|Shen, Chwan-li - Texas Tech University|
|Yeh, James - Winthrop University Hospital|
|Tatum, Owatha - Texas Tech University|
|Dagda, Raul - Texas Tech University|
|Wang, Jia-sheng - University Of Georgia|
Submitted to: Journal of Nutritional Biochemistry
Publication Type: Peer Reviewed Journal
Publication Acceptance Date: 8/12/2009
Publication Date: 10/1/2010
Citation: Shen, C., Yeh, J.K., Cao, J.J., Tatum, O.L., Dagda, R.Y., Wang, J. 2010. Green tea polyphenols mitigate bone loss of female rats in a chronic inflammation-induced bone loss model. Journal of Nutritional Biochemistry. 21(10):968-974.
Interpretive Summary: Bone loss is associated with oxidative stress in animal and humans. Oxidative stress results from high levels of reactive oxygen species (ROS). ROS can cause severe damage to DNA, protein, and lipids. Oxidative stress may also contribute to bone loss due to chronic inflammation. Green tea as the most popular beverage in the world has many health benefits to humans including supporting bone health. The present study was designed to investigate the effects of green tea or green tea bioactive components on chronic-inflammation-induced bone loss and related molecular mechanism(s). We found that lipopolysaccharide administration decreased femur BMC and BMD, and serum osteocalcin levels, but increased serum TRAP, urinary 8-OHdG, and spleen mRNA expression of TNF-a and COX-2 levels. Green tea polyphenol supplementation increased urinary epigallocatechin and epicatechin concentrations, increased femur BMC, BMD and serum osteocalcin, but decreased serum TRAP, urinary 8-OHdG, and spleen mRNA expression of TNF-a and COX-2 levels. Our data suggest that green tea polyphenol supplementation mitigates bone loss in a chronic-inflammation-induced bone loss model by reducing oxidative stress-induced damage and inflammation.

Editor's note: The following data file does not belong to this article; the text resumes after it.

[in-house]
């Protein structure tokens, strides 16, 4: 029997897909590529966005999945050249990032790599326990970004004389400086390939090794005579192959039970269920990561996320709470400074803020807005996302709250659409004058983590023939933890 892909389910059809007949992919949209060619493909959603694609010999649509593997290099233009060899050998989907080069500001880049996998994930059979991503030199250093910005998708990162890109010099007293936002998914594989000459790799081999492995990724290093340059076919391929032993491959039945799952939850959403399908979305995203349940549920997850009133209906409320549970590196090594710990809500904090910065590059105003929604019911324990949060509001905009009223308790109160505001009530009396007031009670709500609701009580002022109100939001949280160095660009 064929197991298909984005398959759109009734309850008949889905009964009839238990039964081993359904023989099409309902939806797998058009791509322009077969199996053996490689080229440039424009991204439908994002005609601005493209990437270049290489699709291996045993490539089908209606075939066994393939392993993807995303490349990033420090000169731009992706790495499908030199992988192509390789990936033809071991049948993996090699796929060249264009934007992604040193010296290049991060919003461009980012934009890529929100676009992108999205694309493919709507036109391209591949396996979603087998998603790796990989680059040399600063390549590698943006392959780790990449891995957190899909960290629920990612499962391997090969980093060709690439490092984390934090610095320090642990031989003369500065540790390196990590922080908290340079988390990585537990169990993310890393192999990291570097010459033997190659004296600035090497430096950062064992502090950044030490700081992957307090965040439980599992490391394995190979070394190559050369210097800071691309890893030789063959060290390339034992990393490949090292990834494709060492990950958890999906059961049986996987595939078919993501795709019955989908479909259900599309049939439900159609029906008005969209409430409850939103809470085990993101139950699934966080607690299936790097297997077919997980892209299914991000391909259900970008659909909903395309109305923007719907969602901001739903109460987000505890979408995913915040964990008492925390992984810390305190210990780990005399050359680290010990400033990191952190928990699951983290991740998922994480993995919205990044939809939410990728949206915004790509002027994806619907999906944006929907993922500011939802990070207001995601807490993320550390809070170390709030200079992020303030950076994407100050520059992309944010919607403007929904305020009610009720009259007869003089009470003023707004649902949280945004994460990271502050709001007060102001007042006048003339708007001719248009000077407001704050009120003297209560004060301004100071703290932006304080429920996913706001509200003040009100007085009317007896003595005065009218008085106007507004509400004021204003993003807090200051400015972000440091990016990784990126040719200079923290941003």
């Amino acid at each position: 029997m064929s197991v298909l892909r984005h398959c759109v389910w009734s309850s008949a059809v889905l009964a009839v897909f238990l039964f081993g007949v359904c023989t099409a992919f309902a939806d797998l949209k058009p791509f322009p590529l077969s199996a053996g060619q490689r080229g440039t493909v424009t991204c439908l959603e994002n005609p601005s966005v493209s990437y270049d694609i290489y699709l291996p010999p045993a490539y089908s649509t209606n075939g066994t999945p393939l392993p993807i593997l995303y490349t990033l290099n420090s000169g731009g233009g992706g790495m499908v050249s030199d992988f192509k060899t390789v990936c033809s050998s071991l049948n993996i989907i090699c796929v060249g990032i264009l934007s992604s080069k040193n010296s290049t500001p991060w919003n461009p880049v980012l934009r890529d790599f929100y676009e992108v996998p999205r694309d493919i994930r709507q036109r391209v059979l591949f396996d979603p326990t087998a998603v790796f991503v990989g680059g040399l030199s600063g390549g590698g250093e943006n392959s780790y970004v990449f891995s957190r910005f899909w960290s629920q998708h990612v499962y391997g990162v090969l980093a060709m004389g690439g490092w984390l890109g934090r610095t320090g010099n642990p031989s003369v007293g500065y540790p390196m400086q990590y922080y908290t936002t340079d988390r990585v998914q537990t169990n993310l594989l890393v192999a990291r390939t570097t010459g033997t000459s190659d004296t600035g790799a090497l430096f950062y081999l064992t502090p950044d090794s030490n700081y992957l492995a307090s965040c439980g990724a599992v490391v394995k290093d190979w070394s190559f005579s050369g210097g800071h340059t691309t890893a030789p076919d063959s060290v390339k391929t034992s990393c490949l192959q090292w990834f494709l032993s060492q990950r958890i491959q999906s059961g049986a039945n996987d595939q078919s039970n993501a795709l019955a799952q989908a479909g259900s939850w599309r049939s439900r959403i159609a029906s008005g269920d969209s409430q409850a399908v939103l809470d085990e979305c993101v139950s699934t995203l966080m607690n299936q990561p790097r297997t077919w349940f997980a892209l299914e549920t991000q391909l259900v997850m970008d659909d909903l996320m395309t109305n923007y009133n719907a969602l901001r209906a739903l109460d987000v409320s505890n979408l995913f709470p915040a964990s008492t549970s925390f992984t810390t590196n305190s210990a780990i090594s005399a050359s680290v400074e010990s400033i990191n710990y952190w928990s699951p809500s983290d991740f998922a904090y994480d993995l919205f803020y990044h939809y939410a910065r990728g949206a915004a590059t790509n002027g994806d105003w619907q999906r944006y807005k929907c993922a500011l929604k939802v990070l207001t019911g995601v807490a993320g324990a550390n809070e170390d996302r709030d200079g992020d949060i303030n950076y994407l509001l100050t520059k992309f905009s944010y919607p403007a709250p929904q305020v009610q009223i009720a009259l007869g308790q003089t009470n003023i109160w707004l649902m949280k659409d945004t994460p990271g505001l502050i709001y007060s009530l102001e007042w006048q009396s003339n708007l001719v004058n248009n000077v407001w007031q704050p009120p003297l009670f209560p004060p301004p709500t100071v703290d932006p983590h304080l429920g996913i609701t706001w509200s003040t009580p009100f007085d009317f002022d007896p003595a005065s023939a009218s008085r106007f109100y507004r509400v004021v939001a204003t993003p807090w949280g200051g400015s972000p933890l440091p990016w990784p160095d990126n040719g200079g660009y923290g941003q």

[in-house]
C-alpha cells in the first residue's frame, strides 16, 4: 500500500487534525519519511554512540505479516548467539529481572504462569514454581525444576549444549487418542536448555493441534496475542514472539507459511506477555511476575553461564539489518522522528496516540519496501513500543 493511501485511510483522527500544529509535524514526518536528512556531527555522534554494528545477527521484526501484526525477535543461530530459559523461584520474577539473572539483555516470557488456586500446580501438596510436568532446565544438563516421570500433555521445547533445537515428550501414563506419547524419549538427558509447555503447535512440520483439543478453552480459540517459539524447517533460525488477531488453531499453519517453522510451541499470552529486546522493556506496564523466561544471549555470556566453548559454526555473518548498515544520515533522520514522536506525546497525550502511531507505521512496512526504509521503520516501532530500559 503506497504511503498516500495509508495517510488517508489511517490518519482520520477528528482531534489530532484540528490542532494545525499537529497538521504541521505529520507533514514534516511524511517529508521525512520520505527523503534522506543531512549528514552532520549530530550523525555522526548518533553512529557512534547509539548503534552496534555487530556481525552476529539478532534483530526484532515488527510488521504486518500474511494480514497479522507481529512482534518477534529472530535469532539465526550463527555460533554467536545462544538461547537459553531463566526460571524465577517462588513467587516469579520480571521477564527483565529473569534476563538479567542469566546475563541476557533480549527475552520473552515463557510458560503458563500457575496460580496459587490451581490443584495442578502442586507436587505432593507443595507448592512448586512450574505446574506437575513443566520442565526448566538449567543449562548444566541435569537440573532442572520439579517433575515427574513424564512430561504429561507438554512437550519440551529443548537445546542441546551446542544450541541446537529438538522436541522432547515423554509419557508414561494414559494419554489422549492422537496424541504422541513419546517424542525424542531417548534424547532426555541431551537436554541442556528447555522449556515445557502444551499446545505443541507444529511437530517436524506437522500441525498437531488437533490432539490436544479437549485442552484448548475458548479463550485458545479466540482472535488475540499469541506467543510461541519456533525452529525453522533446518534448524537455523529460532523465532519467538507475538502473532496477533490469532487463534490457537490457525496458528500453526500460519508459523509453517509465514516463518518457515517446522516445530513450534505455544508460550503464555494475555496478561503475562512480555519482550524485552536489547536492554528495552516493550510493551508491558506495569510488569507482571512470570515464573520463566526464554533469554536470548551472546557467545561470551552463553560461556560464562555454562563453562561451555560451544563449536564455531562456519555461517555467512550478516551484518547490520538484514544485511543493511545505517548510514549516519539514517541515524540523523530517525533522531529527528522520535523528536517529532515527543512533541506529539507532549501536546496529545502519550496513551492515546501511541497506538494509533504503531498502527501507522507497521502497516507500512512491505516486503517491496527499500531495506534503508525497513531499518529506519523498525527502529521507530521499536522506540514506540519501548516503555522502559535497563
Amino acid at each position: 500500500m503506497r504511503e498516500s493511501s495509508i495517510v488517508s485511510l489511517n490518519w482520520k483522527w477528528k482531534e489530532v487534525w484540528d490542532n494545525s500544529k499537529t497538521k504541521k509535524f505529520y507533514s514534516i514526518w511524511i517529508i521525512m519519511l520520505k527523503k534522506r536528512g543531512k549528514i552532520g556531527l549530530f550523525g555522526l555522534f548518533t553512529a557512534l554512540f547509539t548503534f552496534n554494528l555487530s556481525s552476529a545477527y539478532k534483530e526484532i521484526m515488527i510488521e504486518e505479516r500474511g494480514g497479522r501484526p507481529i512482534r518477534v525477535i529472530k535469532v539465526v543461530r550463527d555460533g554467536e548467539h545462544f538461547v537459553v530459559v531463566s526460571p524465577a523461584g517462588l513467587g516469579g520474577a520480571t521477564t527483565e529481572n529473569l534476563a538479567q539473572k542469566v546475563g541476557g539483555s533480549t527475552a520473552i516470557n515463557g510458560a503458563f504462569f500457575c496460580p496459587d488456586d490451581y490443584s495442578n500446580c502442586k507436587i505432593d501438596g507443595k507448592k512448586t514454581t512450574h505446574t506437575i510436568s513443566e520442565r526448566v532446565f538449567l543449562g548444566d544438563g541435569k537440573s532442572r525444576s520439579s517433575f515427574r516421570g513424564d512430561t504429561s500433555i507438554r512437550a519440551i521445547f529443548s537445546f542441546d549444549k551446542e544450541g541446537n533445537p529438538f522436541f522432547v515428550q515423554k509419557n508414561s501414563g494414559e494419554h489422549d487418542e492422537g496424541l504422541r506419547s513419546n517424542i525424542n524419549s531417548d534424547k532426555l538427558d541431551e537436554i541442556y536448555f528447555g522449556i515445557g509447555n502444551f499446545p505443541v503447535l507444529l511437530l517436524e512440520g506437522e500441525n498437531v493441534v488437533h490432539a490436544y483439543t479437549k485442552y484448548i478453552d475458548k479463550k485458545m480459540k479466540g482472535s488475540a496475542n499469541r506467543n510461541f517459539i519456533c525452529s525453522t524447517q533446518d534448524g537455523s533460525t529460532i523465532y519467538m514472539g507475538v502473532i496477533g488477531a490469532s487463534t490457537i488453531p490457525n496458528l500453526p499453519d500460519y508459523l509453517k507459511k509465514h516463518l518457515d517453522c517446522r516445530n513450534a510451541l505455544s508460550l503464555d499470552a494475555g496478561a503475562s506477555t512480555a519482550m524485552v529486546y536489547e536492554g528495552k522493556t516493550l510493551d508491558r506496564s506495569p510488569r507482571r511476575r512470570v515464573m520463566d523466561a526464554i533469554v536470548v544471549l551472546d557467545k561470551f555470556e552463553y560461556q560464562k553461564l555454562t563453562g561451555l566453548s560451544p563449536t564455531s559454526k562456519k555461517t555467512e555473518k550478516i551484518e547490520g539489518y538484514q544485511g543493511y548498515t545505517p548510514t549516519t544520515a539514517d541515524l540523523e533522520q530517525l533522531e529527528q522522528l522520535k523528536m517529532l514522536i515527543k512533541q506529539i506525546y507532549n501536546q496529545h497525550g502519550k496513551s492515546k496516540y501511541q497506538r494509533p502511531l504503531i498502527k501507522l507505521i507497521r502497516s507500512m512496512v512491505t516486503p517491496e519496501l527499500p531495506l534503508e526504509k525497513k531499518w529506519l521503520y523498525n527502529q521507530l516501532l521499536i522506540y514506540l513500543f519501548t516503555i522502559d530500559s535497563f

Technical Abstract: The purpose of this study was to explore bioavailability, efficacy, and molecular mechanisms of green tea polyphenols (GTP) related to preventing bone loss in rats with chronic inflammation. A 2 (placebo vs. lipopolysaccharide, LPS) × 2 (no GTP vs. 0.5% GTP in drinking water) factorial design using 40 female rats (3-month-old) assigned to 4 groups for 12 weeks. Urinary GTP components and 8-hydroxy-2’-deoxyguanosine (8-OHdG) levels were determined by high-pressure liquid chromatography for bioavailability and molecular mechanism, respectively. Efficacy was evaluated by examining changes in femoral mineral content (BMC) and density (BMD) using dual-energy X-ray absorptiometry, and bone turnover biomarkers (osteocalcin, OC and tartrate resistant acid phosphatase, TRAP) using respective ELISA kits. The mRNA expression of tumor necrosis factor-a (TNF-a) and cyclooxygenase-2 (COX-2) in spleen was determined by real-time RT-PCR. Neither LPS administration nor GTP levels affected body weight throughout the study period. Only GTP supplementation resulted in increased urinary epigallocatechin and epicatechin concentrations. LPS administration led to a decrease in femur BMC and BMD, and serum OC levels, but an increase in serum TRAP, urinary 8-OHdG, and spleen mRNA expression of TNF-a and COX-2 levels. GTP supplementation resulted in higher values for femur BMC, BMD, and serum OC, but lower values for serum TRAP, urinary 8-OHdG, and spleen mRNA expression of TNF-a and COX-2levels. We conclude that GTP mitigates bone loss in a chronic-inflammation-induced bone loss 20 model by reducing oxidative stress-induced damage and inflammation.